Anterior cruciate ligament strain and tensile forces for weight-bearing and non-weight-bearing exercises - Part 2
This second part examines the strains and forces the ACL receives during weight-bearing (WB) exercises for ACL reconstruction rehabilitation.
- Squats and Lunges (performed heels on the ground, trunk tilted >30° forward and not allowing the knees beyond the toes) induce little to no strain on the ACL, by increased hamstrings co-activity.
- Leg Press produces no shear or tensile force on the ACL, can be progressed by increasing knee flexion angles and resistance (up to 12RM), and helps recruiting knee and hip musculature.
- Cycling, which produces very low tensile forces on the ACL at various intensities and speeds, can be considered safe to improve patients muscular and cardiovascular fitness.
- Plyometric jumps produce similar strains on the ACL than Seated Knee Extension. Double-leg drops can be progressed to single-leg drops at higher heights. Proper landing technique can also minimise ACL loading (landing softly with knee flexion, forward trunk tilt, and controlled knee valgus, hip adduction and internal rotation).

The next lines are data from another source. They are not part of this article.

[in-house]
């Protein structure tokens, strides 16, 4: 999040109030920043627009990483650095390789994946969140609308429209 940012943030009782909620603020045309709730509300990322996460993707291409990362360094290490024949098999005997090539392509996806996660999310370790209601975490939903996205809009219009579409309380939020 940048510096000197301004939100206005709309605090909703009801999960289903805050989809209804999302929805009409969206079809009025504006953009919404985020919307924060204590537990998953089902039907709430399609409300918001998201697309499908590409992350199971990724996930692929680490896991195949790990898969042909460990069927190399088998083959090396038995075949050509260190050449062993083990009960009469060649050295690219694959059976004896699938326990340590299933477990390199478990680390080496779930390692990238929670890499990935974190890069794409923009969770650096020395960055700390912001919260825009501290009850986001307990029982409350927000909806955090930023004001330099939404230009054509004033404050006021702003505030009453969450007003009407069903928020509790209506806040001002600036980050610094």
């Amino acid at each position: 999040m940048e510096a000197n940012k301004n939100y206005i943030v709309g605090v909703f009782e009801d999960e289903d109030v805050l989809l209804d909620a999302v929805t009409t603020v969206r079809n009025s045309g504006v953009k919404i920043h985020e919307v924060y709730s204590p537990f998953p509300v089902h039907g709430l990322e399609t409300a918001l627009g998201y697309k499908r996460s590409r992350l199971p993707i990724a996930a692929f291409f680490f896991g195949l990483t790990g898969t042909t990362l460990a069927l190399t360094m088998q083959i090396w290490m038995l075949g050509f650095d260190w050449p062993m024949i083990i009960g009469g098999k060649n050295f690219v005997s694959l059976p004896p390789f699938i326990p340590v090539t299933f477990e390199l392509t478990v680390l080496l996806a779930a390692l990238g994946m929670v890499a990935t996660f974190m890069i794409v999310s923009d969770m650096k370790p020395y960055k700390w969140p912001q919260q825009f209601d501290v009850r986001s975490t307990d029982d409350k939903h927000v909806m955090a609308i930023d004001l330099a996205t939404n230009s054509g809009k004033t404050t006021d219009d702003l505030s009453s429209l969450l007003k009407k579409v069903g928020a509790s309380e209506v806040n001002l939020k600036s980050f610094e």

- Walking induces ACL strains comparable to NWB Knee Extension; gait retraining should therefore be incorporated once pain, ROM and swelling are controlled.
In summary, strains on the ACL graft peak at 10-30° of knee flexion, reduce between 30-60° and disappear after 60°; NWB exercises induce more strains than WB. Proper proprioception and motor control also minimise strains on the ACL graft. > From: Escamilla et al., J Orthop Sports Phys Ther 42 (2012) 208-220. All rights reserved to the Journal of Orthopaedic & Sports Physical Therapy.
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